- JBOD or Spanning Just a Bunch of Disk or more popular known in Microsoft term as Spanned disk, is a method for obtaining a larger volume size out of a group of smaller-sized drives. This scheme concatenates the disks so that the addressing scheme extends or spans over the drives in the array, creating a virtual volume, as shown in Figure 4.1 Figure 4.1: JBOD

JBOD/spanning isn't RAID, but it does require the use of a controller. Given that most any controller offers RAID of some kind, most people opt for a RAID solution instead of relying on a JBOD methodology. In Windows, for example, you could use the Disk Management snap-in of the MMC (formerly called the Disk Administrator) to create a JBOD. Creating a JBOD in the Disk Manager is just like creating individual partitions on multiple drives that your system can access. JBOD doesn't get recommended very often, but because the fact that it is both cheap and easy to implement makes it popular in certain environments. With JBOD, when a disk fails, you can still recover the files on your working disks. However, to reestablish the volume, you need to restore from backup. - RAID 0: Striping, No Parity RAID has come to be codified into several different levels, which are different configurations or techniques for creating data structures. RAID 0, which is the favorite disk structure for PC gamers who want to inexpensively achieve higher disk performance. Figure 4.2: Stripping- RAID Level 0

RAID 0 takes any number of diskslet's call that number Dn and combines those disks into a single container or logical structure. The container is then formatted so that the data is "striped" across all the disks sequentially as shown in Figure 4.2. As data is written, the disk head proceeds to write one set of blocks on one drive, followed by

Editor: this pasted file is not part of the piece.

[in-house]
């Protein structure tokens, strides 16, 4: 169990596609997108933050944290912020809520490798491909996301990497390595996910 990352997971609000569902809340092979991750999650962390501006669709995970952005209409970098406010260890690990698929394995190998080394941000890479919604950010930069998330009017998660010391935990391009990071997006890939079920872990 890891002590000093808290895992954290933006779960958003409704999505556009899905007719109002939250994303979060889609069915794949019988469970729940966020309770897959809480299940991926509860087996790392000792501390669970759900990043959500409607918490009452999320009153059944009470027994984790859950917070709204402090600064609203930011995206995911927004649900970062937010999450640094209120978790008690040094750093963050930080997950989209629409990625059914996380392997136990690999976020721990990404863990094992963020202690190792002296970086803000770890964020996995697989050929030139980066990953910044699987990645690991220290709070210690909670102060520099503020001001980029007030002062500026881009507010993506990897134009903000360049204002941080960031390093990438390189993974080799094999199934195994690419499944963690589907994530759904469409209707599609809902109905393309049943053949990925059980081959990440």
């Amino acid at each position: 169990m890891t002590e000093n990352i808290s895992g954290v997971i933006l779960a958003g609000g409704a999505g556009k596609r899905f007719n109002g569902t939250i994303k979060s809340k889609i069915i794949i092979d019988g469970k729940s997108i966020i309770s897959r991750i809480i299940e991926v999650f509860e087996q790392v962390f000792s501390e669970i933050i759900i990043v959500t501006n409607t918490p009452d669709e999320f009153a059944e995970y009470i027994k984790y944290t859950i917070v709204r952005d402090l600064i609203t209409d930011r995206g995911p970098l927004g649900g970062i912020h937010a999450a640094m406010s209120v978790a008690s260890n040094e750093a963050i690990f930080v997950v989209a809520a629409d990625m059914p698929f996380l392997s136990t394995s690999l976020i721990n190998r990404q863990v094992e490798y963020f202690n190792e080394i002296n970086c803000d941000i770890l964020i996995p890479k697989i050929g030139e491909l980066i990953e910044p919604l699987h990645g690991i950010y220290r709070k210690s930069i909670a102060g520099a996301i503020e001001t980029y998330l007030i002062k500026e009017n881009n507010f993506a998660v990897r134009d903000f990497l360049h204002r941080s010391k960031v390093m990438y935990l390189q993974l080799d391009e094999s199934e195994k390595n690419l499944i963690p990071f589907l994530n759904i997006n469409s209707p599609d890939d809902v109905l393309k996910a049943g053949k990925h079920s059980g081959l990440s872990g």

the head of the second disk writing the same set of blocks on the second, and so forth. At the end of the last drive in the array, the data writing continues on the first drive, picking up at the next set of blocks that followed the previous set. RAID 0 is sometimes referred to as a striped set. Note Because RAID 0 must stripe across similar-sized areas of a disk, most RAID 0 implementations require that you use the same disk drive size in order to create the array. This isn't always the case, though; some HBAs or disk managers allow you to create the same-sized partition on each drive and stripe across that. Whenever possible, you should always opt for the solution that gives you the maximum amount of flexibility. Because the hard drive of today is the dinosaur of tomorrow, you want to be able to move up in capacity without having to swap out all your drives at once. So it pays to look carefully for the more forgiving RAID implementations For a small file, you might find that the data is on one single drive, but in most cases, you will find that the data is actually spread out across two or more drives, maybe even all the drives. For multifile operations, particularly in a multitasked environment, the data is actually spread out randomly among all the drives, and some operations can approach n times the performance of a single drive. Sometimes people use RAID 0 to split a collection of disks into a larger set of virtual disks. RAID 0 imposes a slight performance penalty for write operations because the controller has to manage the move from one disk to another. When it comes to read operations, however, RAID 0 gives you a considerable performance enhancement because you can have multiple heads reading data on multiple disks at the same time, with each of them concurrently sending that data to the host controller. The smaller and more numerous the reads, the more performance is boosted. For large data files that are written sequentially across all the disks, RAID 0 doesn't offer much of a performance boost, even for read operations, because the file still has to be read sequentially, which negates the advantage of having more drive heads accessing the data. RAID 0 is helpful when you have a large NFS server with multiple disks or where the operating system limits you to a smaller number of drive letters, such as the 24-letter limit in Windows. RAID 0 is the lowest form of RAID, and some people argue that it isn't RAID at all. There's no redundant data being written, and there's absolutely no data protection. You can't pull a disk out of RAID 0 because all disks are part of the data structure, although some RAID systems let you add a disk to RAID 0. - RAID 1: Mirroring RAID 1 is the simplest form of data redundancy you can have, and it is often used for small, entry-level RAID systems. In a RAID 1 configuration, your data is written in two places at essentially the same time, which is where the term mirror is derived. When you have a problem with one disk, you can break the mirror and switch over to the second copy on the other disk, which is presumably still functioning normally.